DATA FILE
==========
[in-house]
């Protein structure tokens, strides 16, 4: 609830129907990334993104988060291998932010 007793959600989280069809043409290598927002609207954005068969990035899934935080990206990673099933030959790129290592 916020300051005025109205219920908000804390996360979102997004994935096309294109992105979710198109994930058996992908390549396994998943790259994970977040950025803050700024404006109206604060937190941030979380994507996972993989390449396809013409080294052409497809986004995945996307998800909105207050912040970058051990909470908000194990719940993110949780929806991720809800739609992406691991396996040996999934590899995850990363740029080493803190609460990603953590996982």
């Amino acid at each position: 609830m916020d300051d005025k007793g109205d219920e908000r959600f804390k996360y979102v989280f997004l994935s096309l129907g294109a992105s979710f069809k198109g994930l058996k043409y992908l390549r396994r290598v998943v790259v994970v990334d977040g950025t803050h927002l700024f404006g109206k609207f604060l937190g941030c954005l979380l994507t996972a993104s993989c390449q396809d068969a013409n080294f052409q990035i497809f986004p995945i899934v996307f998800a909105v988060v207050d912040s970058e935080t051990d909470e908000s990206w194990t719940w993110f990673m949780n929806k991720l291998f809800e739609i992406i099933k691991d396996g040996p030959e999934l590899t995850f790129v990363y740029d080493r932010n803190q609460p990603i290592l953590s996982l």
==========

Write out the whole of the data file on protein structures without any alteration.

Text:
[in-house]
């Protein structure tokens, strides 16, 4: 609830129907990334993104988060291998932010 007793959600989280069809043409290598927002609207954005068969990035899934935080990206990673099933030959790129290592 916020300051005025109205219920908000804390996360979102997004994935096309294109992105979710198109994930058996992908390549396994998943790259994970977040950025803050700024404006109206604060937190941030979380994507996972993989390449396809013409080294052409497809986004995945996307998800909105207050912040970058051990909470908000194990719940993110949780929806991720809800739609992406691991396996040996999934590899995850990363740029080493803190609460990603953590996982």
């Amino acid at each position: 609830m916020d300051d005025k007793g109205d219920e908000r959600f804390k996360y979102v989280f997004l994935s096309l129907g294109a992105s979710f069809k198109g994930l058996k043409y992908l390549r396994r290598v998943v790259v994970v990334d977040g950025t803050h927002l700024f404006g109206k609207f604060l937190g941030c954005l979380l994507t996972a993104s993989c390449q396809d068969a013409n080294f052409q990035i497809f986004p995945i899934v996307f998800a909105v988060v207050d912040s970058e935080t051990d909470e908000s990206w194990t719940w993110f990673m949780n929806k991720l291998f809800e739609i992406i099933k691991d396996g040996p030959e999934l590899t995850f790129v990363y740029d080493r932010n803190q609460p990603i290592l953590s996982l």